Rhiannon Wenning prepares lesson plans for her AP World History students from her home on Oct. 29, 2020, in Lakewood. Wenning teaches 9th and 11th graders at Jefferson Junior/Senior High School in Edgewater. Since teaching her classes online, she placed inspirational signs on the wall behind her that her students can see. (Kathryn Scott, Special to The Colorado Sun)

Colorado teachers are working twice — sometimes three times — as hard when their students learn both in person and online

A hybrid approach to school gives students the chance to see teachers and peers in person. But is it also burning out educators?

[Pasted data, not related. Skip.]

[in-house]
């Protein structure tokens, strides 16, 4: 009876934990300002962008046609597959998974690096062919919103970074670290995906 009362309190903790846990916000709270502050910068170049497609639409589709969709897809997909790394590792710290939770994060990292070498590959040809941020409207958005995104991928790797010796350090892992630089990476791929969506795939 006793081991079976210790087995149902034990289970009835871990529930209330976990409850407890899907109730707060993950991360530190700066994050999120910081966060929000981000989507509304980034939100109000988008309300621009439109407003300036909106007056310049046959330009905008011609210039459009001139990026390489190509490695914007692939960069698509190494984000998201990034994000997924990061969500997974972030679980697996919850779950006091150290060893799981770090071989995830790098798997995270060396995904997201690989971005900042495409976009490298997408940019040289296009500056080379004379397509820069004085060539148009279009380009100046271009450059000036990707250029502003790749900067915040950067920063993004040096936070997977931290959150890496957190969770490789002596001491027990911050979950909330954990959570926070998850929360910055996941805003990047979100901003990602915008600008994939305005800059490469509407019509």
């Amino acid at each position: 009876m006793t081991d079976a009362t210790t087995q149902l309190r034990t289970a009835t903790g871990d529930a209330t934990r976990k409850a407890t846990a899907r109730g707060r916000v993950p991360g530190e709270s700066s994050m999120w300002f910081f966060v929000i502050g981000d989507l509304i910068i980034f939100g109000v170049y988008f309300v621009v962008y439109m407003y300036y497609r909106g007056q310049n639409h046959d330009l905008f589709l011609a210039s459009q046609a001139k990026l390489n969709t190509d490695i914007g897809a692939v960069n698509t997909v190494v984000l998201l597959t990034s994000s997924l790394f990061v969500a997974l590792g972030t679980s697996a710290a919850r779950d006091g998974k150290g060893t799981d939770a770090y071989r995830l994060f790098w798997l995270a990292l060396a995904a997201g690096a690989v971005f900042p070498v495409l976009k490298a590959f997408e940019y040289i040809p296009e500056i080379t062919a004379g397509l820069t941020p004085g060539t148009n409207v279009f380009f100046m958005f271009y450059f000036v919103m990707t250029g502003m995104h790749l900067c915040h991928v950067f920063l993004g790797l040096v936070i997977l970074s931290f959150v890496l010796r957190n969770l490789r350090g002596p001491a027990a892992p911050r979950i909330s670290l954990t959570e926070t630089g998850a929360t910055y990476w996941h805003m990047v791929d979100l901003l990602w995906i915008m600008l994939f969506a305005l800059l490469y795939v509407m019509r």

Education Primary category in which blog post is published
Health Primary category in which blog post is published

What happened when the only ER doctor in a rural Colorado town caught coronavirus

With Kurt Papenfus sick, the hospital in Cheyenne Wells scrambled to find a replacement

Politics and Government Primary category in which blog post is published

John Hickenlooper spent $41 million to win Colorado’s U.S. Senate race, far surpassing Cory Gardner

In the 3rd Congressional District, Lauren Boebert defeated her Democratic opponent despite being outspent 2 to 1, new records show

Energy Primary category in which blog post is published

Ambitious plan to reduce CO2 emissions still leaves Tri-State getting 23% of electricity from coal plants

The state’s second largest electric provider plans to spend $21 billion to add renewable sources and battery storage. Natural gas is in the mix.